To request an interview with a Carnegie expert, please contact us by email or +86 10 8215 9477.
Media and Chinese Content Coordinator
+86 10 8215 9477
Senior Media Relations Coordinator
+1 202 939 2233
Chinese President Xi Jinping and Indian Prime Minister Narendra Modi are meeting on October 11, 2019. The summit in Mamallapuram, India, is a chance to work through the recent strains in the two countries’ relationship.
China’s economy faces uncertainty and choppy waters in the years ahead, a trend that the trade conflict with the United States seems likely to deepen.
Since the founding of the People’s Republic of China, the relationship between the two superpowers has been transformed.
How has Beijing’s approach to multilateral institutions evolved in the seventy years since the founding of the People’s Republic of China?
Historically, China has forged its own distinctive foreign aid practices. In March 2018, Beijing established the China International Development Cooperation Agency (CIDCA) to integrate and streamline its development aid programs.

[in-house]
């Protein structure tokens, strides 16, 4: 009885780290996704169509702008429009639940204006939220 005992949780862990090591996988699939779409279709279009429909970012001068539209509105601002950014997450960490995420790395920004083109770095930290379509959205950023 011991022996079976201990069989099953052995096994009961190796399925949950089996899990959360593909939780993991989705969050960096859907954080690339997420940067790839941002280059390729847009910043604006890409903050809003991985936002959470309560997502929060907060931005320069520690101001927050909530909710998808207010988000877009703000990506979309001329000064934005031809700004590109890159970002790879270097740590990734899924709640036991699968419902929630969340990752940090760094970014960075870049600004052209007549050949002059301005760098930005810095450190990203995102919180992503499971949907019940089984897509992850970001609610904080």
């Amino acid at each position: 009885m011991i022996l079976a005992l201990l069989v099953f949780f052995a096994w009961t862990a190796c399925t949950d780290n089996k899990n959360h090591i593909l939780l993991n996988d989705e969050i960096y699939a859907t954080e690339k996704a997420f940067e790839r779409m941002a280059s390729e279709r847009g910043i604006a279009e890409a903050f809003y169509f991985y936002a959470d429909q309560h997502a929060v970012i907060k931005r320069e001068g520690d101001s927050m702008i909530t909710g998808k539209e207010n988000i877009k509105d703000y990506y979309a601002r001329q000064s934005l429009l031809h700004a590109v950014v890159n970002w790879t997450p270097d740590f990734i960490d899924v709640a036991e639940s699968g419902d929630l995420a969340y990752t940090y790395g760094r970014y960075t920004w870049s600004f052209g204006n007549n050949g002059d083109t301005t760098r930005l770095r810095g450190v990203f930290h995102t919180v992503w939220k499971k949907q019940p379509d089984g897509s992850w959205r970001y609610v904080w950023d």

The CIDCA’s highly ambitious agenda is a clear sign that, after years of considerable growth in China’s development finance, the underlying bureaucratic system is now beginning to mature. Yet key questions remain unanswered.
The narrative that China is engaging in problematic debt trap diplomacy has taken off. But for Sri Lanka and most of China’s other Belt and Road Initiative partners, it is important to understand the history and politics of their relations with Beijing and project selection.
In threatening to restrict the export of rare earth metals to the United States, China wants to demonstrate that it has leverage over the United States and an ability to respond with commensurate countermeasures if the need arises.
The China International Development Cooperation Agency has been tasked with lofty goals, but near-term expectations must be tempered by lingering questions about how it fits into the country’s existing foreign aid bureaucracy.
Pitched as a new Silk Road sweeping from Asia to Europe, China’s enormous Belt and Road Initiative is an ambitious, multinational infrastructure project. Experts from four Carnegie global centers explain other countries’ perspectives.